Health has been a recurring issue for Rich Hill -- in two-plus seasons with the Sox, the Milton native has pitched a total of 31.2 innings over 40 games while missing nearly a full season after Tommy John surgery. But when he's available, he's effective -- he has a 1.14 ERA in those 40 appearances.

Veteran Craig Breslow is arbitration-eligible, but he should be back. He was a model of consistency in two stops last year (2.70 ERA, 1.17 WHIP for Arizona, 2.70 ERA, 1.15 WHIP for Boston) and is also effective against righthanded hitters, who had a .683 OPS against him last year.

Vicente Padilla is a free agent, but he was a relatively effective workhorse, and unless he decides to retire or go star in a sequel to "Machete'' or something, there are worse ideas than bringing him back.

Journeyman Scott Atchison is also arbitration-eligible, but for the first time in his career the 36-year-old will enter spring training with a secure major league job after posting a 1.58 ERA in 42 appearances last year.

With a time-altering changeup, Clayton Mortensen's repertoire is actually underpowering, if that's even a word, but he was quietly effective last season, striking out 41 in 42 innings with a 1.21 WHIP. He did give up seven homers, but at the least he's proof that the Red Sox got something for Marco Scutaro.


Chris Carpenter can dial it up to the high 90s on the radar gun, but he's got a long way to go before he can shake the label as The Other Chris Carpenter, or worse, That's All We Got For Theo. David Carpenter, acquired as extra cargo in the Farrell/Mike Aviles swap, was going to be DFA'd by Toronto, has a career 5.70 ERA, and probably isn't even good for a decent rendition with Chris Carpenter of "We've Only Just Begun.'' Sandy Rosario has a 3.26 WHIP -- yes, not ERA, WHIP -- in 10 big-league games over three seasons. Zach Stewart was essentially the Red Sox' way of telling the White Sox, "Ah, what the hell, take Youkilis for nothin'.''

riveramarianofinn109.jpgTHE YANKEES ANGLE
I'm including Mariano Rivera out of proper respect and nothing more, for while the Yankees legend is technically a free agent, there's a better chance of him actually being bionic (a long-held suspicion at this address) or returning to his previous career as a khakis model than there is of him pitching for a team other than the Yankees. I hope he makes it back, because he's one player who deserves to go out on his own terms.

The Red Sox should not and probably will not pursue the closer who filled in for Rivera last year after his injury. Rafael Soriano is a fine closer (42 saves, 2.26 ERA last year), but he's 33 and looking for a long-term deal. Even if the Sox don't believe in Bailey, they'd be better pursuing a potential bargain such as Joakim Soria -- the former Royals closer whom the Yankees reportedly covet -- for the back end of the bullpen rather than giving three years to Soriano or someone of that ilk. Have we learned nothing from the Rays?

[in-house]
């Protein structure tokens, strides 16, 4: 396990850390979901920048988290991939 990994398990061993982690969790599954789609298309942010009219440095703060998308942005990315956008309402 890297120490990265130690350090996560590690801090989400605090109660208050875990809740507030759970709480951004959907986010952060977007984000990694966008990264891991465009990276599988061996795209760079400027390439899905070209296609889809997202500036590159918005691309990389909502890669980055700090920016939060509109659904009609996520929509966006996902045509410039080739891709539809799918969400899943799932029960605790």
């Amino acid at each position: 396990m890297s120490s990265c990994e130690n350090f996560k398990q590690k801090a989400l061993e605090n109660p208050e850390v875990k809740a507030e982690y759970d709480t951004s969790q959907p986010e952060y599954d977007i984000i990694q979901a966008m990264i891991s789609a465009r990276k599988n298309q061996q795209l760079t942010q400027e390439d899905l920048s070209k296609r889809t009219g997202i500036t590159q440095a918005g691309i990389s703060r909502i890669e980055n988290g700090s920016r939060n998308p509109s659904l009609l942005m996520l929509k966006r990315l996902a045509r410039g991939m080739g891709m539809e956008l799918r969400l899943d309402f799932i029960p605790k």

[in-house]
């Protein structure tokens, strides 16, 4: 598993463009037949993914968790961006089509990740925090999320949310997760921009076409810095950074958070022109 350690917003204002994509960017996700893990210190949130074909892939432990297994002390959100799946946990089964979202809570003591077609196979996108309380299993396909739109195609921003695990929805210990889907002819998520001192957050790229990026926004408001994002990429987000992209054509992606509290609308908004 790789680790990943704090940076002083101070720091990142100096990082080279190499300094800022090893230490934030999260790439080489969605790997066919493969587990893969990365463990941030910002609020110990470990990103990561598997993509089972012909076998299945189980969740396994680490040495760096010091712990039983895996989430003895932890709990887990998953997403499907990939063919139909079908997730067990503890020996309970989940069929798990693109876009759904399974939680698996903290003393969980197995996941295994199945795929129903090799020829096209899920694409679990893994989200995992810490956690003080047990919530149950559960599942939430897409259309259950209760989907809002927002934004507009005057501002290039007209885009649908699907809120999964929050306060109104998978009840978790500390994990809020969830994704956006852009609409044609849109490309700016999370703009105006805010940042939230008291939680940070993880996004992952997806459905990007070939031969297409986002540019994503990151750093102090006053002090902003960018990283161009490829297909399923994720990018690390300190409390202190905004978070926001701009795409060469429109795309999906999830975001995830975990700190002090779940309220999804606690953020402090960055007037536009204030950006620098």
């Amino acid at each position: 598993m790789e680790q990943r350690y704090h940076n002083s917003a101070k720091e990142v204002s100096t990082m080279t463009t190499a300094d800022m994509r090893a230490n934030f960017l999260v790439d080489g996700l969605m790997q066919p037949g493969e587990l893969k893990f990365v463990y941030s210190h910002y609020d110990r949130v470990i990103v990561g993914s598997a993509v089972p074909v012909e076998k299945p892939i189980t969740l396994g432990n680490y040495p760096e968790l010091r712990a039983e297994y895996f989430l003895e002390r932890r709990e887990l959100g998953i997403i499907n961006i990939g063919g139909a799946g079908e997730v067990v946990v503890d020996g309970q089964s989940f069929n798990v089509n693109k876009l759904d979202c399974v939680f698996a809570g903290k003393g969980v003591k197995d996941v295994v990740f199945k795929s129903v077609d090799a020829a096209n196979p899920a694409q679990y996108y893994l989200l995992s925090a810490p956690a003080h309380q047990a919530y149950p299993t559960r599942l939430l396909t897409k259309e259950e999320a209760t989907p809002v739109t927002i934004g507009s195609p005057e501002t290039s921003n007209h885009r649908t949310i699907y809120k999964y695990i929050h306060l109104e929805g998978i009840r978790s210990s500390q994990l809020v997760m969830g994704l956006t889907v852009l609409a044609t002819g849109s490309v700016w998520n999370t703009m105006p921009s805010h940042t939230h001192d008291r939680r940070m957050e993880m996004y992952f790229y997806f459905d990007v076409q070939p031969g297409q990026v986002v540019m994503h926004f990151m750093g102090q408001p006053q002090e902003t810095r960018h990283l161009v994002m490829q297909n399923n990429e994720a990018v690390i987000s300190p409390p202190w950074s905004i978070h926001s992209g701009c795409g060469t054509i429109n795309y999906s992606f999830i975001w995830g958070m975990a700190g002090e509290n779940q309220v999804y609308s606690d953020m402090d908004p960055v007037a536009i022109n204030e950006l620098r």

The Red Sox had interest in Ryan Madson as a closer last winter, but he signed with the Reds and promptly blew out his elbow. He's a terrific low-risk, high-reward option. A pair of former Rangers, control artist Koji Uehara and former Padre Mike Adams, may warrant a kicking of the tires, and considering the good fortune the Red Sox have had with relief pitchers who came over from Japan (Hideki Okajima, and now Tazawa), it makes sense that Kyuji Fujikawa, a 32-year-old lefty who had a 1.32 ERA for the Hanshin Tigers last year, could draw serious interest.

Bailey pitches like he did from 2009-11 in Oakland, Tazawa is as effective in meaningful games as he was when all was lost last year, Miller continues to live up to his talent, and Farrell repairs Bard.

Bailey gets some weird injury yet again, Bard continues down the Ankiel/Blass path, last year's overachievers (Atchison, Mortensen, and Padilla if he returns) falter and no one picks up the slack.

Bailey reemerges as a dependable if less-than-durable closer, Tazawa settles in as an effective righthanded setup man, and the pieces fall into place in the middle innings for what should be a deep, dependable bullpen.

About Touching All The Bases

Irreverence and insight from Chad Finn, a Globe/Boston.com sports writer and media columnist. A winner of several national and regional writing awards, he is the founder and sole contributor to the TATB blog, which launched in December 2004. Yes, he realizes how lucky he is.